The Great Lockdown, despite its enormous short-term economic costs, has saved hundreds of thousands of lives.

Our analysis, based on a global sample, suggests that containment measures, by reducing mobility,

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A Turning Point for Political Economy

June 1, 2020

By Gita Bhatt
Five months ago we set out to write in this issue of Finance & Development about political economy—how politics affects the economy and the economy affects politics. Few suspected then that, instead of exploring an academic question, we would be witnessing real-world political economy dynamics unfolding, tragically, in real time. The pandemic, with its appalling loss of life, has brought the Great Lockdown and frozen the wheels of commerce. People’s lives have been turned upside down, punctuated by furloughs, facemasks, and fear.
While this health crisis reoriented our focus, the issue of political economy is more relevant than ever. It underscores the notion that policies are made not just on the basis of economic analysis but under the influences of non-economic social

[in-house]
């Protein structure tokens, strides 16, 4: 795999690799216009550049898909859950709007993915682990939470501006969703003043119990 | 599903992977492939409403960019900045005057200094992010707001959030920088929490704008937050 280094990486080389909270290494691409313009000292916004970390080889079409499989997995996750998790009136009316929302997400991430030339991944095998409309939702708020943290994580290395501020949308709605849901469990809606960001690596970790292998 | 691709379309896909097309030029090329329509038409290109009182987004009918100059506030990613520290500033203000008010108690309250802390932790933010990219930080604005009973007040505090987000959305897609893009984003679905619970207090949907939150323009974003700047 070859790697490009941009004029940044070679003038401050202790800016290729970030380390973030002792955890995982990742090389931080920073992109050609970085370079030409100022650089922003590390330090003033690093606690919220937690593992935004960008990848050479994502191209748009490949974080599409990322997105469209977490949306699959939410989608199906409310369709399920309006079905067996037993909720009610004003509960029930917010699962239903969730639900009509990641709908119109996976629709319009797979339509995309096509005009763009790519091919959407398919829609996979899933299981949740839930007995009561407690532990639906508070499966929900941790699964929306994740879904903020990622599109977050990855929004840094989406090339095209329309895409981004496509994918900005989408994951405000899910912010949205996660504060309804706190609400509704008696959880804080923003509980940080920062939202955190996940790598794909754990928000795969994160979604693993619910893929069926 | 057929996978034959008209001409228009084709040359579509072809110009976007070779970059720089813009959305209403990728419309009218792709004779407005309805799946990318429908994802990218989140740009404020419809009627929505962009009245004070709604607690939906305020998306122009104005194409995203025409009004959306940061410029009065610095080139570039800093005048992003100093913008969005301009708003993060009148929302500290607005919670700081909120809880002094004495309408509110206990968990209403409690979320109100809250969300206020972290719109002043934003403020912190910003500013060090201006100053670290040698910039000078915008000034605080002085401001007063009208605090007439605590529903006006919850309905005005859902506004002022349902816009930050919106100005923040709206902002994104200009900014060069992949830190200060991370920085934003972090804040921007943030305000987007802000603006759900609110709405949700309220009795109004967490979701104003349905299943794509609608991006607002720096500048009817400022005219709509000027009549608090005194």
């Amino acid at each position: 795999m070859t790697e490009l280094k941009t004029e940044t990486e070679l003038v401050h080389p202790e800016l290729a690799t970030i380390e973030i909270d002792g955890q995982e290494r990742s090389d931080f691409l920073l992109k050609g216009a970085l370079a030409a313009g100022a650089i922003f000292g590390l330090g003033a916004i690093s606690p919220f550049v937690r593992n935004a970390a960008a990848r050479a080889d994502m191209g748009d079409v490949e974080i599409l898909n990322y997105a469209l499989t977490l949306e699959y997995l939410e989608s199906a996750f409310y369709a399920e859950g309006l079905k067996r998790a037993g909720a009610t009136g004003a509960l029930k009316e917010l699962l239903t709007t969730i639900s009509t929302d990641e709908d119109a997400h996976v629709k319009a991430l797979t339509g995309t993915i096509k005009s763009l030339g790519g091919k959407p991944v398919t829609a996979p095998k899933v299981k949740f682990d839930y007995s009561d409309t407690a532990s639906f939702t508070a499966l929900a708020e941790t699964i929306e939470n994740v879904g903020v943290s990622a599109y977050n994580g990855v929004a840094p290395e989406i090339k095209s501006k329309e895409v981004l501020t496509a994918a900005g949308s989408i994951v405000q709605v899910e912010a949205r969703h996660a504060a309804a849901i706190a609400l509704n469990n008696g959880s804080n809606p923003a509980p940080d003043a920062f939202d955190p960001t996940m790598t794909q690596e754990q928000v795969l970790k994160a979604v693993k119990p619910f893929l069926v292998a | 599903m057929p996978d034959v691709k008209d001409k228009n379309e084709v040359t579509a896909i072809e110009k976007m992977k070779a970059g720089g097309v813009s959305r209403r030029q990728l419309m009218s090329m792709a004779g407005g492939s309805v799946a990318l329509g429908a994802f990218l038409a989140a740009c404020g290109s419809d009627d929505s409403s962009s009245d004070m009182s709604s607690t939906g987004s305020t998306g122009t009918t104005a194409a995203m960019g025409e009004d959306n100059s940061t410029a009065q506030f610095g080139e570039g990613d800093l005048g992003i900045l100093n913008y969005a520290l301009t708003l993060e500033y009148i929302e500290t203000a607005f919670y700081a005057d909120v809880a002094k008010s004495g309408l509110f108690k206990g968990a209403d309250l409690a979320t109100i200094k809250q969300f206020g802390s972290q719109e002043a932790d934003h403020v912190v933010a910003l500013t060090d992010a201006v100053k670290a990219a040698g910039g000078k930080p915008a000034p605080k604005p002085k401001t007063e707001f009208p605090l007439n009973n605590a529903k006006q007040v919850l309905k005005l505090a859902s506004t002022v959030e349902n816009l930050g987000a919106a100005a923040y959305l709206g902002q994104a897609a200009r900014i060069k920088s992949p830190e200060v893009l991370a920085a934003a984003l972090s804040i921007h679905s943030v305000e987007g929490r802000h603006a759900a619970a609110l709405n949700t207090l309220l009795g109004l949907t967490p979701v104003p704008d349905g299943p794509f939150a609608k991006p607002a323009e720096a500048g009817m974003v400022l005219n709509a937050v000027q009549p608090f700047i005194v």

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Equity Investors Must Pay More Attention to Climate Change Physical Risk

May 29, 2020

By Felix Suntheim and Jérôme Vandenbussche
عربي, 中文, Español, Français, 日本語, Русский 
The damage from the 2011 floods in Thailand amounted to around 10 percent of Thailand’s GDP, not even considering all the indirect costs through a loss in economic activity in the country and abroad. By some estimates, the total costs of the 2018 wildfires in California were up to $350 billion, or 1.7 percent of U.S. GDP. Every year, climatic disasters cause human suffering as well as large economic and ecological damage. Over the past decade, direct damages of such disasters are estimated to add up to around US$ 1.3 trillion (or around 0.2% of world GDP) on average, per year.